The practice of medicine in the United States is almost entirely based on national guidelines and regulations. Minor, inconsequential differences may exist from state to state, but nothing significant enough to justify the current requirement of comprehensive, redundant licensing of physicians in each individual state in which they practice.
Notably, in an uncommon example of federal common sense, physicians can work at any Veterans Administration facility, in any state, with any active state license. Why the exception? Because it just doesn’t matter.
Compare the situation to a driver’s license. Most citizens carry a driver’s license from their home state, for which they must meet requirements to obtain and maintain, and they freely drive from state to state (even internationally) with this license being recognized by local authorities. Traffic violations in any state are reported to the home state. Obviously, a driver’s license does not require the same stringent training as a medical license, but the application of the associated rights is the same: that is, once an individual has met the requirements, they should justifiably be able to exercise the rights of that license throughout the country. If those rights are ever revoked, they should logically be revoked nationally as well.
Why is it a problem? Although most physicians spend the majority of their medical training and careers within 1 to 2 states, and their experience with their state medical board is generally limited to paying a few hundred dollars every 1 to 2 years, and confirming adequate CME credits, there are other physicians, like myself, who have worked for locum tenens and telemedicine companies in multiple states, for which the licensing process can snowball ridiculously. In addition, many of us live near state lines, and if there are urgent medical needs to be filled in a nearby state, one must obtain an entirely new license to provide assistance. It is simply irrational.
Case in point: I am currently applying for my 10th state medical license: Virginia. I have nine other state licenses, each of which must be verified by the state board of Virginia. On top of that, almost all of the state medical boards charge a fee for this verification, and up to 30 days to process, although often the information being requested is available instantly for public access on the individual state board websites.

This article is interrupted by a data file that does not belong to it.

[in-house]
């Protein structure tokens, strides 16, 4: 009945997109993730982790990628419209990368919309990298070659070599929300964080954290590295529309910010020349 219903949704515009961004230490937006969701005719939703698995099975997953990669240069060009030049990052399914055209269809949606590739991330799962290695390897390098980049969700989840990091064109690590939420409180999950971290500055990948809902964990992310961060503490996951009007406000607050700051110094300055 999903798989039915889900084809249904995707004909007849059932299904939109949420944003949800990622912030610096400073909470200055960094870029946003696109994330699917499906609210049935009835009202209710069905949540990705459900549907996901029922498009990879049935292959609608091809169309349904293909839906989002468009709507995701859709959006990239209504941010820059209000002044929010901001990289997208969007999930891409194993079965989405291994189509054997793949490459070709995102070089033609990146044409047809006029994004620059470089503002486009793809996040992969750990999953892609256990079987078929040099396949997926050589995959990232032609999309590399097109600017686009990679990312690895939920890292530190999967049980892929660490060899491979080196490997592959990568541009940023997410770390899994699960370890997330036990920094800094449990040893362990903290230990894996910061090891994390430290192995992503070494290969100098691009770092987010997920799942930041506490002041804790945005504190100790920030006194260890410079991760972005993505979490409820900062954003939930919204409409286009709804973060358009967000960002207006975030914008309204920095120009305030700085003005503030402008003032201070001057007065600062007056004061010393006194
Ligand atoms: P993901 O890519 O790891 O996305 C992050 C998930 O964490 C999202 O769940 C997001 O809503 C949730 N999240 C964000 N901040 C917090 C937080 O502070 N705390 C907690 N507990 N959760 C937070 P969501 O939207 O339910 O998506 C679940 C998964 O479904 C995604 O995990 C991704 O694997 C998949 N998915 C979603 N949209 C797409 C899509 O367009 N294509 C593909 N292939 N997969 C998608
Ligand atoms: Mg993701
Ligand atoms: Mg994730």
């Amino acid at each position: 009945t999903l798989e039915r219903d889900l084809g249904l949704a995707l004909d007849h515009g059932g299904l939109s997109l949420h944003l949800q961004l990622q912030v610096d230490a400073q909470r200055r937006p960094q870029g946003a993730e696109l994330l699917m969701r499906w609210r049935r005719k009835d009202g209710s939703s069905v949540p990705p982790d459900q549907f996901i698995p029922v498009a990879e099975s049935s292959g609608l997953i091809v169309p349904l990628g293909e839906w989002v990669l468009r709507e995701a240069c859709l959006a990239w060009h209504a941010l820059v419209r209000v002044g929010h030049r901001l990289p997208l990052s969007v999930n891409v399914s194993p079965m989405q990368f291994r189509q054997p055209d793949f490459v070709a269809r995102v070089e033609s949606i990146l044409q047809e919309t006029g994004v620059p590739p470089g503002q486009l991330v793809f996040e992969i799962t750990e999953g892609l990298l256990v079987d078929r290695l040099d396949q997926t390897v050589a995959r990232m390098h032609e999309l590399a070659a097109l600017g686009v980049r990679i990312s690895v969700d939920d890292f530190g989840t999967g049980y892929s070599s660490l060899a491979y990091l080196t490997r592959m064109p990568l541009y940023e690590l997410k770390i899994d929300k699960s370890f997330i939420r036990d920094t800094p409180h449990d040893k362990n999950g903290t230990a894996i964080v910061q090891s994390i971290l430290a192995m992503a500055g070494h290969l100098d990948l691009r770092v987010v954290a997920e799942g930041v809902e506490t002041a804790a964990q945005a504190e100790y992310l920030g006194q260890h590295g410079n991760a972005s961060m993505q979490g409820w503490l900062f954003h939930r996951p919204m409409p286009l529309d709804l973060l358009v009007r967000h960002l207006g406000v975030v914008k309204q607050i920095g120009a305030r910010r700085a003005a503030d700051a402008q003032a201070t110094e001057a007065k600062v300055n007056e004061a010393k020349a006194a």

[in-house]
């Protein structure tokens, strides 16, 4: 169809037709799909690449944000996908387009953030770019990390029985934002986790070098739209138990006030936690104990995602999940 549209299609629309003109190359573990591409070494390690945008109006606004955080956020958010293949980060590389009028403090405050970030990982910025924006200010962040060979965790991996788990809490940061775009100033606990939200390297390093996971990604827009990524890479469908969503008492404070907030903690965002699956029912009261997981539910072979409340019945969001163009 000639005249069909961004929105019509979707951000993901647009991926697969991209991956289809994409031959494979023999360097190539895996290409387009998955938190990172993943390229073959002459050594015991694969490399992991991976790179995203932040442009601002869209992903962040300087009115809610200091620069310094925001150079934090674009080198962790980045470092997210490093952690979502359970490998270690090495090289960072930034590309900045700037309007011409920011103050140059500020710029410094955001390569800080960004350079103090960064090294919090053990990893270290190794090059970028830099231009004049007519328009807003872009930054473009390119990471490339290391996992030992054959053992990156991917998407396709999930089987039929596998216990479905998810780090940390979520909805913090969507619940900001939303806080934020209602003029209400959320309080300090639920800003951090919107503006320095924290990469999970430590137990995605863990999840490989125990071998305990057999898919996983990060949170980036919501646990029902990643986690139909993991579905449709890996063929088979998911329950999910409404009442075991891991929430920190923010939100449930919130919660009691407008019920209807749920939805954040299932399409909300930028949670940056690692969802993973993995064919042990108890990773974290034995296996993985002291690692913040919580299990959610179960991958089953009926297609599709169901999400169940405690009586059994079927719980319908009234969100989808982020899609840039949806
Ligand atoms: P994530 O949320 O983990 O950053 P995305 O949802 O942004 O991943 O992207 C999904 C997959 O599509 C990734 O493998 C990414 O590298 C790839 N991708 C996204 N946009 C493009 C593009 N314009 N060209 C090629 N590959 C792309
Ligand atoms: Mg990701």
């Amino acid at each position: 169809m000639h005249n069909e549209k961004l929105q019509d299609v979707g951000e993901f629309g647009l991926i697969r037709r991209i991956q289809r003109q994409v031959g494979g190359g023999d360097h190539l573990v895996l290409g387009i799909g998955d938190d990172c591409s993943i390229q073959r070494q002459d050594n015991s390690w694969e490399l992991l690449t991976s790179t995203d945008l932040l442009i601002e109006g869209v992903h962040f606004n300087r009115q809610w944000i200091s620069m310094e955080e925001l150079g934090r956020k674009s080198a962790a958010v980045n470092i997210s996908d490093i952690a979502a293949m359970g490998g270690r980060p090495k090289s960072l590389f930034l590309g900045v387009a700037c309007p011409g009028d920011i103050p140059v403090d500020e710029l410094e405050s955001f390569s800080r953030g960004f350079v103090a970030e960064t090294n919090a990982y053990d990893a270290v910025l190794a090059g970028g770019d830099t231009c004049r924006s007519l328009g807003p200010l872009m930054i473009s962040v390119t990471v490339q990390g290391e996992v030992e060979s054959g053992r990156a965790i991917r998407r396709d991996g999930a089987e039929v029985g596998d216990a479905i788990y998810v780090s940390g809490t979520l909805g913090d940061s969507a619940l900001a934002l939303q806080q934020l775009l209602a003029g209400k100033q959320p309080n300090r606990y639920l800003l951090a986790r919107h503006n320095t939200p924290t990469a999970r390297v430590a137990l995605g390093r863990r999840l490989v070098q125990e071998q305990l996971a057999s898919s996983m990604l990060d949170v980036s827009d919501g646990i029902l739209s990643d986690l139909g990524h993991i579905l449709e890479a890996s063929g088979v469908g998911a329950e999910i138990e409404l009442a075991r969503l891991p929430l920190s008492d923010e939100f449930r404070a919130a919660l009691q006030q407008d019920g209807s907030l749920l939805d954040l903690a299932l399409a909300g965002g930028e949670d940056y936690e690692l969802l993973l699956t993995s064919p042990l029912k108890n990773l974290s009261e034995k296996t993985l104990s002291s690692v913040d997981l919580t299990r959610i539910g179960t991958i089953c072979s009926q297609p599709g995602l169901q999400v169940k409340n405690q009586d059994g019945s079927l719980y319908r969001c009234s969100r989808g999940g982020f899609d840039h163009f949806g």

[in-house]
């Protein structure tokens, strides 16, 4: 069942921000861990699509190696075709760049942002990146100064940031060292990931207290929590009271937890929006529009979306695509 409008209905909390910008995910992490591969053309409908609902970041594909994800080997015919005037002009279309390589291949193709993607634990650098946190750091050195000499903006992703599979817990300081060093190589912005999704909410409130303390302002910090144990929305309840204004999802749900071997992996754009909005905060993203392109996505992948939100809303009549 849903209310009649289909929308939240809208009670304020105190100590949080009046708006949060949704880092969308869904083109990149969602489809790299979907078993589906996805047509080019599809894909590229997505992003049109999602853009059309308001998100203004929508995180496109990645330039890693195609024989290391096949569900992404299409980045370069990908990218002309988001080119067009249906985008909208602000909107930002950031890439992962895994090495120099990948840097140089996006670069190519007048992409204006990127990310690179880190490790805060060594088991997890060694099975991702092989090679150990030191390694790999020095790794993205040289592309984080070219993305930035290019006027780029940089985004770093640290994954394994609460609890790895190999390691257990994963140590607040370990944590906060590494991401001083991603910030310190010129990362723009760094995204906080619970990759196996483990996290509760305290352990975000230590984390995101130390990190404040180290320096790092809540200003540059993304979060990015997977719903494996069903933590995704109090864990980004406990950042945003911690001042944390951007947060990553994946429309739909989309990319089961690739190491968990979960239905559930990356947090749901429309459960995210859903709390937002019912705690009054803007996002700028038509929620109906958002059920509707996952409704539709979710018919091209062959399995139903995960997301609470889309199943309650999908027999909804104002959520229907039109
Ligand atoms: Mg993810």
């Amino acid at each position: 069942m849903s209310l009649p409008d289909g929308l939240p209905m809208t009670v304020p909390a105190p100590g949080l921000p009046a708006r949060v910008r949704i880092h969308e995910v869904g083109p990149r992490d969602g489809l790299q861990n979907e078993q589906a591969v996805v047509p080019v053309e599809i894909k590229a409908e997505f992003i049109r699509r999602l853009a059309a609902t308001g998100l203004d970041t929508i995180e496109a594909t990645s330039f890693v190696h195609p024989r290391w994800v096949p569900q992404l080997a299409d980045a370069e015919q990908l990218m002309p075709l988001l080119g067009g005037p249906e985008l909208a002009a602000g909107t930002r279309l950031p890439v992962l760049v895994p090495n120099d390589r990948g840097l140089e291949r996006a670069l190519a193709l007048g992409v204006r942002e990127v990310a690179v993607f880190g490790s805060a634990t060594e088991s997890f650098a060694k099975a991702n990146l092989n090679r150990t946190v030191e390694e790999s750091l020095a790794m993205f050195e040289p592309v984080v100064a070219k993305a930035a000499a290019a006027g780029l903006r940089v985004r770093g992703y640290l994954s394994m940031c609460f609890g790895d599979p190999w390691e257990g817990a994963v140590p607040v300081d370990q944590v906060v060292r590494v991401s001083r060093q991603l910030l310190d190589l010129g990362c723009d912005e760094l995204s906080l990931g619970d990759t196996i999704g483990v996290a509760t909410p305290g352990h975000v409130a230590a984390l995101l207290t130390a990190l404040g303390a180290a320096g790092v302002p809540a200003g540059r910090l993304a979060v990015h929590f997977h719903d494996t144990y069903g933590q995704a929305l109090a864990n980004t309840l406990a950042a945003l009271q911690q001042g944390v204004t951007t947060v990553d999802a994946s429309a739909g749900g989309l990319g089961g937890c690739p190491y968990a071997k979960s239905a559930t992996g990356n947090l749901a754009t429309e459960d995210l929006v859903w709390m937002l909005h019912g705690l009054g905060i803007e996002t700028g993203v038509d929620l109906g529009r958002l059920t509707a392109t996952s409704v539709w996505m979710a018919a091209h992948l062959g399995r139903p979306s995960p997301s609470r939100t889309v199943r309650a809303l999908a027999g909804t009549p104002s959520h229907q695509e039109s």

So, since my first medical license was in Pennsylvania, I have now paid Pennsylvania 9 times to send a verification of my license to other state boards. I have also paid to send transcripts from various training institutions to each of the states. Yes, national credentialing organizations, like FCVS, make this easier, but each time transcripts are needed, there is a fee. It just isn’t necessary. These are clearly outdated self-perpetuating bureaucratic processes that waste time and money, and prevent or delay doctors from providing medical care to patients in need.
In recognition of this illogical present state, there is an effort underway called the Interstate Medical Licensure Compact that will expedite multiple-state licensing by state medical boards that are members of the Compact.
The Compact is a nice idea, and already 16 states have joined (although the actual expedited licensing process has not yet started). Physicians should certainly advocate for expanding this to all 50 states.
However, the Compact is an unnecessary incremental step for a problem with a single logical solution: a national medical license. With a national medical license, states would not have to worry about sharing disciplinary information. There would be only one licensing board: a National Board of Medicine. The state medical boards could remain and do other things to promote health in their individual states, or even add additional requirements to the national license, if they wish, but the core licensing process should be done at a national level.
The state-based bureaucratic stagnation and waste must stop. Express your concerns to your state representatives and state boards.
David M. Mitchell is a hospitalist.
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